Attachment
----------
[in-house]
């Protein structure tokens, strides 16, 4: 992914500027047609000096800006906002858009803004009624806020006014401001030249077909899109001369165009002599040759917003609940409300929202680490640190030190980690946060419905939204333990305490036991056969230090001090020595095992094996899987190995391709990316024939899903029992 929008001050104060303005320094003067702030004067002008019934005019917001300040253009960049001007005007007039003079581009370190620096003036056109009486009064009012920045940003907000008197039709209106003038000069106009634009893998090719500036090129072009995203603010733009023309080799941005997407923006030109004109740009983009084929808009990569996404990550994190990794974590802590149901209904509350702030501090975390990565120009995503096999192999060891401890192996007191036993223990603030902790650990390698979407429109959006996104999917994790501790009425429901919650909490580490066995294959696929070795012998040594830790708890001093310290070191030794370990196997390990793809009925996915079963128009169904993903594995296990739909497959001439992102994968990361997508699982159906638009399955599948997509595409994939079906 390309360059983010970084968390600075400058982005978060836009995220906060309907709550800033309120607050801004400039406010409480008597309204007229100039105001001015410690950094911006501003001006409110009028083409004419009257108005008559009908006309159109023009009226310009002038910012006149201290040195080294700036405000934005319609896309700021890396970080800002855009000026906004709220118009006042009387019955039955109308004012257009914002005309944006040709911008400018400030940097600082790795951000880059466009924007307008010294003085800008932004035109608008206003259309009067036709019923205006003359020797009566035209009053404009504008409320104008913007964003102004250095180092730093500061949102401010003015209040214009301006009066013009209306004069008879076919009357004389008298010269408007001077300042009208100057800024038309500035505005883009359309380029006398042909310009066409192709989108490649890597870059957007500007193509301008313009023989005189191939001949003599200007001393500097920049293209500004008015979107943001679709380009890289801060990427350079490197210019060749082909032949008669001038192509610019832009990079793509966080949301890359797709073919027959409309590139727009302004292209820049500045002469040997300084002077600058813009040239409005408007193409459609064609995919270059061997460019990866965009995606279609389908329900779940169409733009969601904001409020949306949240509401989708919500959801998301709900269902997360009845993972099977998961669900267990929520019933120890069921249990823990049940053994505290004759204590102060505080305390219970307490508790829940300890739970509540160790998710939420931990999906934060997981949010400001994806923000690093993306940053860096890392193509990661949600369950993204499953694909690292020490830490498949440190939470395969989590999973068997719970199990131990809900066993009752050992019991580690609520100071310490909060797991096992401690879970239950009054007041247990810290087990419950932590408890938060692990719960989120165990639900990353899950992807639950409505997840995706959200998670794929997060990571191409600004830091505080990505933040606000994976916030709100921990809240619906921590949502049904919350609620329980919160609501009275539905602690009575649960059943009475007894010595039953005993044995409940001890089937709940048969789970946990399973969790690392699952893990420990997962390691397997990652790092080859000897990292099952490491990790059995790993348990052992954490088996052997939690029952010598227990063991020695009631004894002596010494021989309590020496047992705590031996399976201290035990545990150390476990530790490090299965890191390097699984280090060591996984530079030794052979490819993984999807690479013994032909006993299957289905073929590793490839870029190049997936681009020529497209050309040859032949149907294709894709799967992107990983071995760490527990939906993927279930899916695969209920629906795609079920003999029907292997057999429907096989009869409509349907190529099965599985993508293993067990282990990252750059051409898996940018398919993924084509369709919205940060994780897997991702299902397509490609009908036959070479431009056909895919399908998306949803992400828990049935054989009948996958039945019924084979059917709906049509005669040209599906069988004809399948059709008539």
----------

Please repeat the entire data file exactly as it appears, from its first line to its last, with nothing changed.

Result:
[in-house]
């Protein structure tokens, strides 16, 4: 992914500027047609000096800006906002858009803004009624806020006014401001030249077909899109001369165009002599040759917003609940409300929202680490640190030190980690946060419905939204333990305490036991056969230090001090020595095992094996899987190995391709990316024939899903029992 929008001050104060303005320094003067702030004067002008019934005019917001300040253009960049001007005007007039003079581009370190620096003036056109009486009064009012920045940003907000008197039709209106003038000069106009634009893998090719500036090129072009995203603010733009023309080799941005997407923006030109004109740009983009084929808009990569996404990550994190990794974590802590149901209904509350702030501090975390990565120009995503096999192999060891401890192996007191036993223990603030902790650990390698979407429109959006996104999917994790501790009425429901919650909490580490066995294959696929070795012998040594830790708890001093310290070191030794370990196997390990793809009925996915079963128009169904993903594995296990739909497959001439992102994968990361997508699982159906638009399955599948997509595409994939079906 390309360059983010970084968390600075400058982005978060836009995220906060309907709550800033309120607050801004400039406010409480008597309204007229100039105001001015410690950094911006501003001006409110009028083409004419009257108005008559009908006309159109023009009226310009002038910012006149201290040195080294700036405000934005319609896309700021890396970080800002855009000026906004709220118009006042009387019955039955109308004012257009914002005309944006040709911008400018400030940097600082790795951000880059466009924007307008010294003085800008932004035109608008206003259309009067036709019923205006003359020797009566035209009053404009504008409320104008913007964003102004250095180092730093500061949102401010003015209040214009301006009066013009209306004069008879076919009357004389008298010269408007001077300042009208100057800024038309500035505005883009359309380029006398042909310009066409192709989108490649890597870059957007500007193509301008313009023989005189191939001949003599200007001393500097920049293209500004008015979107943001679709380009890289801060990427350079490197210019060749082909032949008669001038192509610019832009990079793509966080949301890359797709073919027959409309590139727009302004292209820049500045002469040997300084002077600058813009040239409005408007193409459609064609995919270059061997460019990866965009995606279609389908329900779940169409733009969601904001409020949306949240509401989708919500959801998301709900269902997360009845993972099977998961669900267990929520019933120890069921249990823990049940053994505290004759204590102060505080305390219970307490508790829940300890739970509540160790998710939420931990999906934060997981949010400001994806923000690093993306940053860096890392193509990661949600369950993204499953694909690292020490830490498949440190939470395969989590999973068997719970199990131990809900066993009752050992019991580690609520100071310490909060797991096992401690879970239950009054007041247990810290087990419950932590408890938060692990719960989120165990639900990353899950992807639950409505997840995706959200998670794929997060990571191409600004830091505080990505933040606000994976916030709100921990809240619906921590949502049904919350609620329980919160609501009275539905602690009575649960059943009475007894010595039953005993044995409940001890089937709940048969789970946990399973969790690392699952893990420990997962390691397997990652790092080859000897990292099952490491990790059995790993348990052992954490088996052997939690029952010598227990063991020695009631004894002596010494021989309590020496047992705590031996399976201290035990545990150390476990530790490090299965890191390097699984280090060591996984530079030794052979490819993984999807690479013994032909006993299957289905073929590793490839870029190049997936681009020529497209050309040859032949149907294709894709799967992107990983071995760490527990939906993927279930899916695969209920629906795609079920003999029907292997057999429907096989009869409509349907190529099965599985993508293993067990282990990252750059051409898996940018398919993924084509369709919205940060994780897997991702299902397509490609009908036959070479431009056909895919399908998306949803992400828990049935054989009948996958039945019924084979059917709906049509005669040209599906069988004809399948059709008539």